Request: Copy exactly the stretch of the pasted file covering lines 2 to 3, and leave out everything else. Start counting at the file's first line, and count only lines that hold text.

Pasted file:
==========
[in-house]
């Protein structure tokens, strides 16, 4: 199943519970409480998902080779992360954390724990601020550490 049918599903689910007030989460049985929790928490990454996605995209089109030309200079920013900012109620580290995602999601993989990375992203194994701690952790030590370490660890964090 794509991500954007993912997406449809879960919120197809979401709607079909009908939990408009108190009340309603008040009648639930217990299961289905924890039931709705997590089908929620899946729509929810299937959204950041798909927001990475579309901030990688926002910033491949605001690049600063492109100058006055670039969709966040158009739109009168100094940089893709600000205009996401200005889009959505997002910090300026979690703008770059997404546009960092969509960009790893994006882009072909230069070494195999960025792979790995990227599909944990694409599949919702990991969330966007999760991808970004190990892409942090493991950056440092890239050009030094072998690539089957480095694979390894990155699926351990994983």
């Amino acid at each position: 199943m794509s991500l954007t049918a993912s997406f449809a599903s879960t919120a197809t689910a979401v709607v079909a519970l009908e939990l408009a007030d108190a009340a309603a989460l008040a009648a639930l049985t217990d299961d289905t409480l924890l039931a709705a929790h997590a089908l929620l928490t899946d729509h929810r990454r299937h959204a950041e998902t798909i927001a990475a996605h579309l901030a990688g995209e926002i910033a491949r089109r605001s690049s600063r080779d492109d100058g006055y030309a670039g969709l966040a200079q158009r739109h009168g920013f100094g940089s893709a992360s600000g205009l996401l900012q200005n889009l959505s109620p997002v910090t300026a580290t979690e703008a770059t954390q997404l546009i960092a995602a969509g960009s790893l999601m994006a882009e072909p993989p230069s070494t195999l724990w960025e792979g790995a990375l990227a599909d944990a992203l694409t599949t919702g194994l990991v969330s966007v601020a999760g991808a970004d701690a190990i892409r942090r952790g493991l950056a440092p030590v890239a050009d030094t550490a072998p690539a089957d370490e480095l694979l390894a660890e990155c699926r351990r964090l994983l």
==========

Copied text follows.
């Protein structure tokens, strides 16, 4: 199943519970409480998902080779992360954390724990601020550490 049918599903689910007030989460049985929790928490990454996605995209089109030309200079920013900012109620580290995602999601993989990375992203194994701690952790030590370490660890964090 794509991500954007993912997406449809879960919120197809979401709607079909009908939990408009108190009340309603008040009648639930217990299961289905924890039931709705997590089908929620899946729509929810299937959204950041798909927001990475579309901030990688926002910033491949605001690049600063492109100058006055670039969709966040158009739109009168100094940089893709600000205009996401200005889009959505997002910090300026979690703008770059997404546009960092969509960009790893994006882009072909230069070494195999960025792979790995990227599909944990694409599949919702990991969330966007999760991808970004190990892409942090493991950056440092890239050009030094072998690539089957480095694979390894990155699926351990994983």
């Amino acid at each position: 199943m794509s991500l954007t049918a993912s997406f449809a599903s879960t919120a197809t689910a979401v709607v079909a519970l009908e939990l408009a007030d108190a009340a309603a989460l008040a009648a639930l049985t217990d299961d289905t409480l924890l039931a709705a929790h997590a089908l929620l928490t899946d729509h929810r990454r299937h959204a950041e998902t798909i927001a990475a996605h579309l901030a990688g995209e926002i910033a491949r089109r605001s690049s600063r080779d492109d100058g006055y030309a670039g969709l966040a200079q158009r739109h009168g920013f100094g940089s893709a992360s600000g205009l996401l900012q200005n889009l959505s109620p997002v910090t300026a580290t979690e703008a770059t954390q997404l546009i960092a995602a969509g960009s790893l999601m994006a882009e072909p993989p230069s070494t195999l724990w960025e792979g790995a990375l990227a599909d944990a992203l694409t599949t919702g194994l990991v969330s966007v601020a999760g991808a970004d701690a190990i892409r942090r952790g493991l950056a440092p030590v890239a050009d030094t550490a072998p690539a089957d370490e480095l694979l390894a660890e990155c699926r351990r964090l994983l």